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The effects of acute and chronic applications of kainic acid to the rodent hippocampus

The effects of acute and chronic applications of kainic acid to the rodent hippocampus
The effects of acute and chronic applications of kainic acid to the rodent hippocampus

Kainic acid is an excitotoxin in mammalian brain.  Here the mechanisms underlying the physiological versus the pathological effects of kainate (KA) were compared.  The acute effects were studied on rat hippocampal slices, and the chronic effects in mouse organotypic hippocampal slice cultures (over the course of 7 days).

Two approaches were used:  First, in acute hippocampal slices, receptor selective drugs were used to determine the receptor subtypes involved in the response to KA (15-30 minutes) using simultaneous recordings of evoked field potentials from the stratum pyramidale and s. radiatum of CA1.  The role of CA3 in driving the response in CA1 was determined by repeating these experiments following excision of the CA3.  Second in organotypic mouse hippocampal slice cultures the response to longer applications of KA (2 - 24 hours) was determined using evoked field potential recordings from the s. pyramidale to either CA1 or CA3.

Acute applications of KA reduced the EPSP slopes, initially increased and then related the population spike amplitudes (PSA) and decreased the paired-pulse inhibition. The underlying mechanisms for these effects could be either presynaptic, postsynaptic or a combination of both.  For example, KA may decrease EPSP slope via GluR6 containing receptors on CA1 pyramidal cells, or by presynaptic inhibition at Schaffer collateral terminals via GluR5 containing receptors.  Pharmacological evidence supports the latter, as the GluR5 selective agonist ATPA mimicked this effect of KA, and it was not blocked by the GluR6 antagonist NS102.  A further possibility is that KA may activate GABAergic interneurones via GluR5 containing receptors and this could also result in a decreased EPSP slope.  However, concomitant with the decreased EPSP slope KA also increased population spike amplitude (PSA) and decreased paired-pulse inhibition (PPI), arguing against the involvement of GABA.  CA3 was not required for these effects of KA.

University of Southampton
Cook, Alan
7b75a288-b189-4c85-8122-0f389847ac4a
Cook, Alan
7b75a288-b189-4c85-8122-0f389847ac4a

Cook, Alan (2003) The effects of acute and chronic applications of kainic acid to the rodent hippocampus. University of Southampton, Doctoral Thesis.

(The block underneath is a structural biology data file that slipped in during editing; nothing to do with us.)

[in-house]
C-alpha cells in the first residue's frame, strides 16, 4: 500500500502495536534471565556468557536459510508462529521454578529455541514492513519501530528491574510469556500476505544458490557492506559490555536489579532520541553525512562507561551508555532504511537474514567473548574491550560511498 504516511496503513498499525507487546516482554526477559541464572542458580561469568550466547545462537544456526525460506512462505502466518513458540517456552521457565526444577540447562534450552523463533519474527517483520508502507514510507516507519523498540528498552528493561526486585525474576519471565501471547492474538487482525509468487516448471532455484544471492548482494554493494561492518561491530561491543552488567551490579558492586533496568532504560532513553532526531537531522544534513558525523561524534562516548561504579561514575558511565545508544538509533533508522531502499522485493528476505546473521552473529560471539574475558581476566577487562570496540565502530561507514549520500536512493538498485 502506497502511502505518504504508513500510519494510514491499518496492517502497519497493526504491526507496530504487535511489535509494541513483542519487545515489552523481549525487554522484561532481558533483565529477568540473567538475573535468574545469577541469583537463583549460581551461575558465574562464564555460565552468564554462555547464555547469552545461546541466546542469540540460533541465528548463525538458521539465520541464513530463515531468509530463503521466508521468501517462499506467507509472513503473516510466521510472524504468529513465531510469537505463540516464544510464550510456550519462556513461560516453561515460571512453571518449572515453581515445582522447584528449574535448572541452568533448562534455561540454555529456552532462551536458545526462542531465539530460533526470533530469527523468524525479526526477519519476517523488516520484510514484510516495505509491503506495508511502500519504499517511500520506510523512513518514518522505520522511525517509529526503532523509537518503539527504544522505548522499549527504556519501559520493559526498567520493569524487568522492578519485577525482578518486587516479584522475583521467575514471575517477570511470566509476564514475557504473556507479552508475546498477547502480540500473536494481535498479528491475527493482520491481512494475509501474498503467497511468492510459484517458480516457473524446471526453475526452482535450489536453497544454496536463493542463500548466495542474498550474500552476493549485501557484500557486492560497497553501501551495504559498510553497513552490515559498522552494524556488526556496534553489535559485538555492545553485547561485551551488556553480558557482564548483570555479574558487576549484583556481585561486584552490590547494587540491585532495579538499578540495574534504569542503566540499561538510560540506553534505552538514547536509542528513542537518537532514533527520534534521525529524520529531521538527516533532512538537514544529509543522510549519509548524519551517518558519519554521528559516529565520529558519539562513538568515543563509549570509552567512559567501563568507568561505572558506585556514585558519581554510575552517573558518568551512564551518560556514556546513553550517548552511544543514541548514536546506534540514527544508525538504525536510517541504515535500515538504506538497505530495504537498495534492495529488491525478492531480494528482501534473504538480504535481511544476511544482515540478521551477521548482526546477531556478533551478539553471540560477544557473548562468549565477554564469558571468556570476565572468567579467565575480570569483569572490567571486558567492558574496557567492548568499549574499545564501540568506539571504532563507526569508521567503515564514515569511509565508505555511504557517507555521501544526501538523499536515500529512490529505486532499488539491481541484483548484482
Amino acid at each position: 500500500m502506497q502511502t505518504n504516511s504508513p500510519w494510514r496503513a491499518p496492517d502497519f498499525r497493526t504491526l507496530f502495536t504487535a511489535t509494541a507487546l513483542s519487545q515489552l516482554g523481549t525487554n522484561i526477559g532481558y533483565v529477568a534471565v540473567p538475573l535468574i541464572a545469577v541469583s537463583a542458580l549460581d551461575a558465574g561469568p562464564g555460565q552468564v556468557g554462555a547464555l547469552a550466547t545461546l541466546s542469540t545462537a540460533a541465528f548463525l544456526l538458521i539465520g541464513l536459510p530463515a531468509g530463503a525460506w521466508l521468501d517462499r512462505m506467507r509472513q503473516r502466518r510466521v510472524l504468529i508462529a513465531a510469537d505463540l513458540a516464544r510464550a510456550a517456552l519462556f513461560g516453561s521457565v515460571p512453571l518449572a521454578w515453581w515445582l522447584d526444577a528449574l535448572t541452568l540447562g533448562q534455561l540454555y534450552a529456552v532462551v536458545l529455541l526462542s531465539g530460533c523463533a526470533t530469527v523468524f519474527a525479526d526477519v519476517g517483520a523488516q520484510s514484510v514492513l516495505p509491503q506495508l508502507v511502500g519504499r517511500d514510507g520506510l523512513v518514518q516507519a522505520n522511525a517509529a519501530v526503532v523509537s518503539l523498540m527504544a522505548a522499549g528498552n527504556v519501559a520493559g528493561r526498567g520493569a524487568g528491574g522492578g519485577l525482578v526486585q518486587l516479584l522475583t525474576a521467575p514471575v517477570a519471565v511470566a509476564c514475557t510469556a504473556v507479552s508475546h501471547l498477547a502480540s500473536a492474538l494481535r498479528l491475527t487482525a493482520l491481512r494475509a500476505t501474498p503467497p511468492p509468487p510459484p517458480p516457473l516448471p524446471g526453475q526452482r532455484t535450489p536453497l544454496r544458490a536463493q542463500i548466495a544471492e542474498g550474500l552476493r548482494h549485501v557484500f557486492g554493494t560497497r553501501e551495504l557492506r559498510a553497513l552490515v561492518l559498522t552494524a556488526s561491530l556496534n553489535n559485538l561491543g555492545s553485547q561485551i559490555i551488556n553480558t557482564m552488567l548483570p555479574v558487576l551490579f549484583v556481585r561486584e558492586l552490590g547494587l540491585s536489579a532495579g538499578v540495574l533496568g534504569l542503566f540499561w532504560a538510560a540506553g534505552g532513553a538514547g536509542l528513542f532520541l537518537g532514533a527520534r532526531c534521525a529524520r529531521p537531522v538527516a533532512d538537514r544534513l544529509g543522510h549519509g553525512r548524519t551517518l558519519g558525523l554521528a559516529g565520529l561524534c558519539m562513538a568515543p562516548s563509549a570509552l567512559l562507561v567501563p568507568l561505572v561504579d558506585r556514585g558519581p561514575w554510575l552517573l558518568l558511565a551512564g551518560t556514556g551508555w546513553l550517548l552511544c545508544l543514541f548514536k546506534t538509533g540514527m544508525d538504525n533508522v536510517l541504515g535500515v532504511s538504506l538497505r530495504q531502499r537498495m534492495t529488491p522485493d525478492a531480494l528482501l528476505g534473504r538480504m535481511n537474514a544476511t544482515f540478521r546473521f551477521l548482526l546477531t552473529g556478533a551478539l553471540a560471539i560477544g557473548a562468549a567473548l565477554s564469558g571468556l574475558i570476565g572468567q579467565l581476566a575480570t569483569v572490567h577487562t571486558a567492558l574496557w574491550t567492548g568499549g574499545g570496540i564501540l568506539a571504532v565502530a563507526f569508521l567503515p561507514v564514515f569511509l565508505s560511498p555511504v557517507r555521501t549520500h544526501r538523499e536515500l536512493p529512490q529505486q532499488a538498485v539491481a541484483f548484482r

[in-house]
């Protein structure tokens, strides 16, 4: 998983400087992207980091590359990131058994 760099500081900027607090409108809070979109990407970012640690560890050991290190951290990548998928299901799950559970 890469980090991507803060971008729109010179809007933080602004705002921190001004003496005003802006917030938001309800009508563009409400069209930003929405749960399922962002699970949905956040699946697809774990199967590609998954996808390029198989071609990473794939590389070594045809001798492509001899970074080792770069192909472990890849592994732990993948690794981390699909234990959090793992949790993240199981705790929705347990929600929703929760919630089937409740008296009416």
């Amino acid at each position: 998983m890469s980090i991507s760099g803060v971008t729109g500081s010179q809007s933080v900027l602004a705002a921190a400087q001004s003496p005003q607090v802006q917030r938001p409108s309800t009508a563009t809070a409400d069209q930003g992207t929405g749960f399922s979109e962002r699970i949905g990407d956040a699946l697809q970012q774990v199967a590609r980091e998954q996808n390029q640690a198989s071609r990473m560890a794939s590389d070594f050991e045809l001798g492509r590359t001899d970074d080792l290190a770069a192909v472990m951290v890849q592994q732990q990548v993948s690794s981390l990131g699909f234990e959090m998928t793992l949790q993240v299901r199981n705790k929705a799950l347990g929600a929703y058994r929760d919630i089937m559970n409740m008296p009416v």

Record type: Thesis (Doctoral)

Abstract

Kainic acid is an excitotoxin in mammalian brain.  Here the mechanisms underlying the physiological versus the pathological effects of kainate (KA) were compared.  The acute effects were studied on rat hippocampal slices, and the chronic effects in mouse organotypic hippocampal slice cultures (over the course of 7 days).

Two approaches were used:  First, in acute hippocampal slices, receptor selective drugs were used to determine the receptor subtypes involved in the response to KA (15-30 minutes) using simultaneous recordings of evoked field potentials from the stratum pyramidale and s. radiatum of CA1.  The role of CA3 in driving the response in CA1 was determined by repeating these experiments following excision of the CA3.  Second in organotypic mouse hippocampal slice cultures the response to longer applications of KA (2 - 24 hours) was determined using evoked field potential recordings from the s. pyramidale to either CA1 or CA3.

Acute applications of KA reduced the EPSP slopes, initially increased and then related the population spike amplitudes (PSA) and decreased the paired-pulse inhibition. The underlying mechanisms for these effects could be either presynaptic, postsynaptic or a combination of both.  For example, KA may decrease EPSP slope via GluR6 containing receptors on CA1 pyramidal cells, or by presynaptic inhibition at Schaffer collateral terminals via GluR5 containing receptors.  Pharmacological evidence supports the latter, as the GluR5 selective agonist ATPA mimicked this effect of KA, and it was not blocked by the GluR6 antagonist NS102.  A further possibility is that KA may activate GABAergic interneurones via GluR5 containing receptors and this could also result in a decreased EPSP slope.  However, concomitant with the decreased EPSP slope KA also increased population spike amplitude (PSA) and decreased paired-pulse inhibition (PPI), arguing against the involvement of GABA.  CA3 was not required for these effects of KA.

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Published date: 2003

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Local EPrints ID: 465061
URI: http://eprints.soton.ac.uk/id/eprint/465061
PURE UUID: 8a5ed0b0-e53d-4e8c-98ab-c78951510d90

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Date deposited: 05 Jul 2022 00:20
Last modified: 05 Jul 2022 04:04

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Author: Alan Cook

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